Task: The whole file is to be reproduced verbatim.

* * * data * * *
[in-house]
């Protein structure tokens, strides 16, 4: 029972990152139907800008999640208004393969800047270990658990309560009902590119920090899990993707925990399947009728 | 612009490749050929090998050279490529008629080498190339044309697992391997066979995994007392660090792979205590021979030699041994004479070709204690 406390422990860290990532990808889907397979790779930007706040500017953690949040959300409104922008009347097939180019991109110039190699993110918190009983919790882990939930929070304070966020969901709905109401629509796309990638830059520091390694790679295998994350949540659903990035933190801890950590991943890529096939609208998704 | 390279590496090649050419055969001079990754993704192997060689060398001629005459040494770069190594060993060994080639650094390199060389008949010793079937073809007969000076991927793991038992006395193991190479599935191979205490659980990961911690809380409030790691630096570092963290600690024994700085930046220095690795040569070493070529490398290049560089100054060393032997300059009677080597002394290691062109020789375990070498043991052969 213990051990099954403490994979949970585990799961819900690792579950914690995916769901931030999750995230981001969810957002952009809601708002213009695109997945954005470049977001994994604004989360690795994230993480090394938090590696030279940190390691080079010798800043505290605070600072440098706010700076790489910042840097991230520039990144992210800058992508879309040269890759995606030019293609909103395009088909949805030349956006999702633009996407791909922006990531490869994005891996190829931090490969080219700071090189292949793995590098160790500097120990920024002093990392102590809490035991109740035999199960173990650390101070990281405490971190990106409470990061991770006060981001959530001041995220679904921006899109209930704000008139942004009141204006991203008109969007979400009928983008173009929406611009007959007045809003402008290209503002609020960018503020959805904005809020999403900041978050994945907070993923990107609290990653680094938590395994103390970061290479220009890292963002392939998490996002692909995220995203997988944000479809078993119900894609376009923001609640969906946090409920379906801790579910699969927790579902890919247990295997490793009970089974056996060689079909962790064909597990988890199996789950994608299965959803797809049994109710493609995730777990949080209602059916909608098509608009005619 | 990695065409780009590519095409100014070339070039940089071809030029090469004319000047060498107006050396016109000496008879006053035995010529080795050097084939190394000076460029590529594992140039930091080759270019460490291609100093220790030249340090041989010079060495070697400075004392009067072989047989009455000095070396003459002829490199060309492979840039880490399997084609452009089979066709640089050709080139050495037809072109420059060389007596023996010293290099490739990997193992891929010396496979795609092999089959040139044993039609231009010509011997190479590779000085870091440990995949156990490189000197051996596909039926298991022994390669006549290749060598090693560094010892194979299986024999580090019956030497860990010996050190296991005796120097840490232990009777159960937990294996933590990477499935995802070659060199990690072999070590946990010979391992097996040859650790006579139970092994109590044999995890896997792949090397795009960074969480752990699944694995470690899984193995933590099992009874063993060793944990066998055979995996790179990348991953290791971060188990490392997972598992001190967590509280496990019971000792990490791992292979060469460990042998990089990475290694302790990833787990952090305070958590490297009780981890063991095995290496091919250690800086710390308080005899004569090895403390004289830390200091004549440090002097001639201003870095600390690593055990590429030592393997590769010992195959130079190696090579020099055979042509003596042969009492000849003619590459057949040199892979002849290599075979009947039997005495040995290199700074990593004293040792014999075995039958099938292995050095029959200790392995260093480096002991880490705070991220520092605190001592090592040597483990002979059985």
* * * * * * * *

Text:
[in-house]
């Protein structure tokens, strides 16, 4: 029972990152139907800008999640208004393969800047270990658990309560009902590119920090899990993707925990399947009728 | 612009490749050929090998050279490529008629080498190339044309697992391997066979995994007392660090792979205590021979030699041994004479070709204690 406390422990860290990532990808889907397979790779930007706040500017953690949040959300409104922008009347097939180019991109110039190699993110918190009983919790882990939930929070304070966020969901709905109401629509796309990638830059520091390694790679295998994350949540659903990035933190801890950590991943890529096939609208998704 | 390279590496090649050419055969001079990754993704192997060689060398001629005459040494770069190594060993060994080639650094390199060389008949010793079937073809007969000076991927793991038992006395193991190479599935191979205490659980990961911690809380409030790691630096570092963290600690024994700085930046220095690795040569070493070529490398290049560089100054060393032997300059009677080597002394290691062109020789375990070498043991052969 213990051990099954403490994979949970585990799961819900690792579950914690995916769901931030999750995230981001969810957002952009809601708002213009695109997945954005470049977001994994604004989360690795994230993480090394938090590696030279940190390691080079010798800043505290605070600072440098706010700076790489910042840097991230520039990144992210800058992508879309040269890759995606030019293609909103395009088909949805030349956006999702633009996407791909922006990531490869994005891996190829931090490969080219700071090189292949793995590098160790500097120990920024002093990392102590809490035991109740035999199960173990650390101070990281405490971190990106409470990061991770006060981001959530001041995220679904921006899109209930704000008139942004009141204006991203008109969007979400009928983008173009929406611009007959007045809003402008290209503002609020960018503020959805904005809020999403900041978050994945907070993923990107609290990653680094938590395994103390970061290479220009890292963002392939998490996002692909995220995203997988944000479809078993119900894609376009923001609640969906946090409920379906801790579910699969927790579902890919247990295997490793009970089974056996060689079909962790064909597990988890199996789950994608299965959803797809049994109710493609995730777990949080209602059916909608098509608009005619 | 990695065409780009590519095409100014070339070039940089071809030029090469004319000047060498107006050396016109000496008879006053035995010529080795050097084939190394000076460029590529594992140039930091080759270019460490291609100093220790030249340090041989010079060495070697400075004392009067072989047989009455000095070396003459002829490199060309492979840039880490399997084609452009089979066709640089050709080139050495037809072109420059060389007596023996010293290099490739990997193992891929010396496979795609092999089959040139044993039609231009010509011997190479590779000085870091440990995949156990490189000197051996596909039926298991022994390669006549290749060598090693560094010892194979299986024999580090019956030497860990010996050190296991005796120097840490232990009777159960937990294996933590990477499935995802070659060199990690072999070590946990010979391992097996040859650790006579139970092994109590044999995890896997792949090397795009960074969480752990699944694995470690899984193995933590099992009874063993060793944990066998055979995996790179990348991953290791971060188990490392997972598992001190967590509280496990019971000792990490791992292979060469460990042998990089990475290694302790990833787990952090305070958590490297009780981890063991095995290496091919250690800086710390308080005899004569090895403390004289830390200091004549440090002097001639201003870095600390690593055990590429030592393997590769010992195959130079190696090579020099055979042509003596042969009492000849003619590459057949040199892979002849290599075979009947039997005495040995290199700074990593004293040792014999075995039958099938292995050095029959200790392995260093480096002991880490705070991220520092605190001592090592040597483990002979059985």